Where is the Microbiome Located?

Where is the Microbiome Located?

The human microbiome is the collection of trillions of microorganisms that live on and in our bodies. These bacteria, fungi, and viruses outnumber our own cells 10 to 1. The microbiome is the keystone of human health; it has an enormous impact on our immune system, metabolism, and nervous system—even how we think!

What is the microbiome?

The microbiome is the collection of bacteria and other microbes that live in a particular environment. The gut microbiome, for example, is comprised of trillions of tiny organisms that help our bodies break down food and absorb nutrients—and it's found in many different areas of the body, including the mouth, skin, vagina and large intestine.

In addition to its role as an important part of digestion, the gut microbiome has been linked with autoimmune disorders like Chron's disease and ulcerative colitis (UC). UC symptoms include chronic diarrhea as well as rectal bleeding and abdominal pain; some research suggests that a diet high in sugar may contribute to flare-ups by destroying beneficial bacteria in your intestines.

Where is the Microbiome Located?

The microbiome is located in the gut, which is an organ about 3 to 5 feet long and 2 to 3 inches wide. The gut houses a diverse community of bacteria, viruses, fungi and protozoa. The term “microbiome” refers to this entire community of microorganisms that live in our bodies.

The microbiome can be thought of as a second brain because it helps regulate our moods, weight and immune health—functions that are associated with the brain. If you don't have enough good bacteria (called probiotics) living in your body, then some functions won't work properly or at all! For example:

  • You may experience food intolerances if you do not have enough good bacteria living in your body (a condition called leaky gut syndrome).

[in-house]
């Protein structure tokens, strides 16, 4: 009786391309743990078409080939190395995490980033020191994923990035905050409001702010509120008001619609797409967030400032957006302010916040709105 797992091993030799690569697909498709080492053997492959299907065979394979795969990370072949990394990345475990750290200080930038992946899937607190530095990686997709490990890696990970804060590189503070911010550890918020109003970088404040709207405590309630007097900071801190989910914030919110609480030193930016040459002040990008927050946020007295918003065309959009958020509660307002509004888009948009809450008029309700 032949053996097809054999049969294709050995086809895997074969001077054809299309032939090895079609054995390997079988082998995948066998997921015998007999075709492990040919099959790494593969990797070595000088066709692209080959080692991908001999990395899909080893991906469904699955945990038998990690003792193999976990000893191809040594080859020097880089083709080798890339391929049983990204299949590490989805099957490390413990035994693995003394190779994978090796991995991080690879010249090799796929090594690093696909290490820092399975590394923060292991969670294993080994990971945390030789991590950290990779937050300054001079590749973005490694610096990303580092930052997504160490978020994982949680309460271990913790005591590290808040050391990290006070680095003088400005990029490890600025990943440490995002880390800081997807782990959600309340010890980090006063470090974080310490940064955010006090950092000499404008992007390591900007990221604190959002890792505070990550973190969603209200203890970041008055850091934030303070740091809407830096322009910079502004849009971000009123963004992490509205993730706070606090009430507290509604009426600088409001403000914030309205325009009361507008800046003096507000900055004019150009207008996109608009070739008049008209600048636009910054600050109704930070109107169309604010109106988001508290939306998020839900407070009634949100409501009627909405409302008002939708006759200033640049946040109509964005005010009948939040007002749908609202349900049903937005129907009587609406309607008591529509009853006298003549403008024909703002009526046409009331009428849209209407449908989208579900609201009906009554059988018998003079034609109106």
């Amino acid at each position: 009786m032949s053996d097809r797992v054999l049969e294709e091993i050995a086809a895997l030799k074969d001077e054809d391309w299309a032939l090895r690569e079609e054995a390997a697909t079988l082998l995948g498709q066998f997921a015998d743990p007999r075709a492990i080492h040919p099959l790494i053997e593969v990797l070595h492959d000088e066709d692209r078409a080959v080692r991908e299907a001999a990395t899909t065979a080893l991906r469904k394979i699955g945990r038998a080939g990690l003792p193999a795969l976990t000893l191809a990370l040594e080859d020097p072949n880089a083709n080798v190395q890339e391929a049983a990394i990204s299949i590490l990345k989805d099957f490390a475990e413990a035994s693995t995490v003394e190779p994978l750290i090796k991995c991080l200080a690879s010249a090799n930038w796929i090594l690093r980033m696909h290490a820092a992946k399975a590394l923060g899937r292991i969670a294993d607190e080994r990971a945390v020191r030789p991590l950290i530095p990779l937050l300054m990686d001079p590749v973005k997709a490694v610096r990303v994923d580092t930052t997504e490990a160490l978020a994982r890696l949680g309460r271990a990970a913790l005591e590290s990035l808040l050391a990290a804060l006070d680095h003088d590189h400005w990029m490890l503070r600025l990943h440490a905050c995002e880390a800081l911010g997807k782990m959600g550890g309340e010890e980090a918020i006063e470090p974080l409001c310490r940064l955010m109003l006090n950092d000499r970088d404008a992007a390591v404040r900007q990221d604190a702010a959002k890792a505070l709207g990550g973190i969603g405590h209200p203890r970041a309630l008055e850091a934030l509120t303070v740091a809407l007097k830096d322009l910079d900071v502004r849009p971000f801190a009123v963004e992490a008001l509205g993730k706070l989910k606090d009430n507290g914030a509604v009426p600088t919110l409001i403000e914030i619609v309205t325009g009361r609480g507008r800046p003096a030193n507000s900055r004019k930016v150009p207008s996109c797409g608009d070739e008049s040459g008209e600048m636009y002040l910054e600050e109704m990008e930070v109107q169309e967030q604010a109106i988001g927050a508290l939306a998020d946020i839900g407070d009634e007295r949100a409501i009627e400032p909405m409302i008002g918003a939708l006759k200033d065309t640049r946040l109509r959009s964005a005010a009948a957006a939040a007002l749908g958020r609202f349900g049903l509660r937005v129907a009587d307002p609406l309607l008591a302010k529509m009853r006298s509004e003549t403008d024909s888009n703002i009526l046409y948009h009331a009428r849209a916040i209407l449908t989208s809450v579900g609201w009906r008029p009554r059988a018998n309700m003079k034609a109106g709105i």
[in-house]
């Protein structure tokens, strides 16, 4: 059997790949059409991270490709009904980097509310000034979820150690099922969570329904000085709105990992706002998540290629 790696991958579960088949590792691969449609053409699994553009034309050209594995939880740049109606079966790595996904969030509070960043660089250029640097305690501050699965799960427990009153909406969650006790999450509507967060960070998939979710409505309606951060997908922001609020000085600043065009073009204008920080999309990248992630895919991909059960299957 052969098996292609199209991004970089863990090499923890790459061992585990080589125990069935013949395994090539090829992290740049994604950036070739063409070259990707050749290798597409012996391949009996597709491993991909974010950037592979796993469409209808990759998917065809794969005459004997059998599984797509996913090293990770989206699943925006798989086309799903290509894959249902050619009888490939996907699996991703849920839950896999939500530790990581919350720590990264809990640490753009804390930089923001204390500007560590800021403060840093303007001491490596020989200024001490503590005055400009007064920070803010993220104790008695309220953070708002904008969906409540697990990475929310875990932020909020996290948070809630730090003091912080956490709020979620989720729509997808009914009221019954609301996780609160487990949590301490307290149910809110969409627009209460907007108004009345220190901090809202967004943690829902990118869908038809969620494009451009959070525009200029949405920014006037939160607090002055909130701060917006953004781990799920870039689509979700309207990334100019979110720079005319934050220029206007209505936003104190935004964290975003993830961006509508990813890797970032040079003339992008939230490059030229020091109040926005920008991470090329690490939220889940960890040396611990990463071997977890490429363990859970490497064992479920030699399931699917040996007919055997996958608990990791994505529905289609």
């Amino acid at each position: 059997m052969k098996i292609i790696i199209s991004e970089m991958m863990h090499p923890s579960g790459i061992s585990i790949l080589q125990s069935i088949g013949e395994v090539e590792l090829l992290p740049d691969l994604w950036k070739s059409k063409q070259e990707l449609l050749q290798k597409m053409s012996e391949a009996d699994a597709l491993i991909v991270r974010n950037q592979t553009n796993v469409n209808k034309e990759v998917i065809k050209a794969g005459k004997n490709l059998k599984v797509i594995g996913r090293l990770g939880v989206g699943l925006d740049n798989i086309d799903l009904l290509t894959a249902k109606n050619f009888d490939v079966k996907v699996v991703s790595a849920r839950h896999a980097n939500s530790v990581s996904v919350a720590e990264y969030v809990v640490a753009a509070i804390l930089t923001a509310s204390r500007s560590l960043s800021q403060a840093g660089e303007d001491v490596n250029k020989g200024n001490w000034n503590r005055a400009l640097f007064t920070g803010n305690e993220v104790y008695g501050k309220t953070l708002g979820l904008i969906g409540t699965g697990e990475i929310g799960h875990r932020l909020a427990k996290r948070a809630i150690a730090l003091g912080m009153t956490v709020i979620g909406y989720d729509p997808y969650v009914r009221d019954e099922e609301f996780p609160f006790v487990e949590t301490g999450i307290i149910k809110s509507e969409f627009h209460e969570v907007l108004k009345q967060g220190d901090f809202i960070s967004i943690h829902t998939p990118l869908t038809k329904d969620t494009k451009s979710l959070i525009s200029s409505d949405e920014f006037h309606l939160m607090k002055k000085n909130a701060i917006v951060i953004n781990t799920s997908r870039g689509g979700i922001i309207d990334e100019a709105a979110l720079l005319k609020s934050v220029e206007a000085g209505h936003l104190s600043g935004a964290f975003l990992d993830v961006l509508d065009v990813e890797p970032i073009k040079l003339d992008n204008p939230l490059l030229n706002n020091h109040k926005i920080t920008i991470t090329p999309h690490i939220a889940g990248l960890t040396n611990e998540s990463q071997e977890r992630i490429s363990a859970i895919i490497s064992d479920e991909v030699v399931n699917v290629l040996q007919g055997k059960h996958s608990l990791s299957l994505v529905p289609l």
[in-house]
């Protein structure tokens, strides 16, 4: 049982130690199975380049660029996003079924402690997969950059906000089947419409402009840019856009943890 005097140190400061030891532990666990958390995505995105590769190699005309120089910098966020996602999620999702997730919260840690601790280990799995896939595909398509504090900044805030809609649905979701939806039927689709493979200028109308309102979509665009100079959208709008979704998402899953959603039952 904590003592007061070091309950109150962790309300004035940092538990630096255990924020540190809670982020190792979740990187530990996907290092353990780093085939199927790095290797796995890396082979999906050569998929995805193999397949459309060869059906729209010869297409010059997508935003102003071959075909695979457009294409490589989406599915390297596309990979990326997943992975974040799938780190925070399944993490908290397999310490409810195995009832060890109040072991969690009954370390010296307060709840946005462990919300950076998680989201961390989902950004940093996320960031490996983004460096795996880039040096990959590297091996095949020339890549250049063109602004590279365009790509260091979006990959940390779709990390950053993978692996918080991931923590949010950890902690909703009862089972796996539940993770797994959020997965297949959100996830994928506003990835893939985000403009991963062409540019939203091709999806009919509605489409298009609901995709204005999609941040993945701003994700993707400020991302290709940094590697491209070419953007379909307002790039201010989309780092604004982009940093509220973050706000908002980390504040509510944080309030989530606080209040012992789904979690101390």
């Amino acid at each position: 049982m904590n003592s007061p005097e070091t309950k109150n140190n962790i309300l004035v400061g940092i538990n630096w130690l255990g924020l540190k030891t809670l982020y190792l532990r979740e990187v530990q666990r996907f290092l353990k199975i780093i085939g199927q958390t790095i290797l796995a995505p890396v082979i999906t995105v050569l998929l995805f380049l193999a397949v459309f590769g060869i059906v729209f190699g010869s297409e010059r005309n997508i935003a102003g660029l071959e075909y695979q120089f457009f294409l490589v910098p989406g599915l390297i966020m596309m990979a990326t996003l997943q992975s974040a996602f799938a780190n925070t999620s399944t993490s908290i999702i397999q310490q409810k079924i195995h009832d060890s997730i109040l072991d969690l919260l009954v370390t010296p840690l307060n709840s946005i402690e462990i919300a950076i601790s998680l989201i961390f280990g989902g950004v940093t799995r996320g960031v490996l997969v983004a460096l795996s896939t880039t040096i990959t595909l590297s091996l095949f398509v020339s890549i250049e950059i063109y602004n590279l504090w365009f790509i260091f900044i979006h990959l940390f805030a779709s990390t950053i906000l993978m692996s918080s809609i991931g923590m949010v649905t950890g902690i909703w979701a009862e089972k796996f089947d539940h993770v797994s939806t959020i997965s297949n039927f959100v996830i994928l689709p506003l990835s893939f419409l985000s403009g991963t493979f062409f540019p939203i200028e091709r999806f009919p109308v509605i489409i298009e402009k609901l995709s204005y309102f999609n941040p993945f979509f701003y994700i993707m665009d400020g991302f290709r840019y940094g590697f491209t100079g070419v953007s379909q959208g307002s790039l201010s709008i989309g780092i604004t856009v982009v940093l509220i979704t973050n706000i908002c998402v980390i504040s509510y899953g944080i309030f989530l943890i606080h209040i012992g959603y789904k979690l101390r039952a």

• Digestion problems like bloating after eating can also occur if digestive enzymes aren't produced by enough good bacteria living in your body (a condition called small intestinal bacterial overgrowth).

The Human Microbiome Project (HMP)

The Human Microbiome Project (HMP) is an NIH initiative to characterize the human microbiome. The HMP is a large-scale effort to identify and characterize the microorganisms that live in our bodies. The results provide a comprehensive understanding of normal microbial variation among healthy individuals, which helps reveal factors that contribute to disease and will inform strategies for preventing disease.

Learn all about the gut microbiome and its location in the body.

The word “microbiome” has been a buzzword in the health and wellness world for years. It's used to describe the collection of bacteria and other microbes that live inside our bodies, primarily in our digestive tracts.

The microbiome is made up of trillions of bacteria, fungi, viruses and archaea that play an important role in our health by helping us digest food and providing us with nutrients like B vitamins. The gut microbiome can also help regulate moods, metabolize medications or even fight off infections when needed!

Does this mean you should start adding more probiotics to your diet? Yes! Learn more about the Science of Gut Health and Nouri's Daily Probiotics here. 

Written by Caroline Beckman

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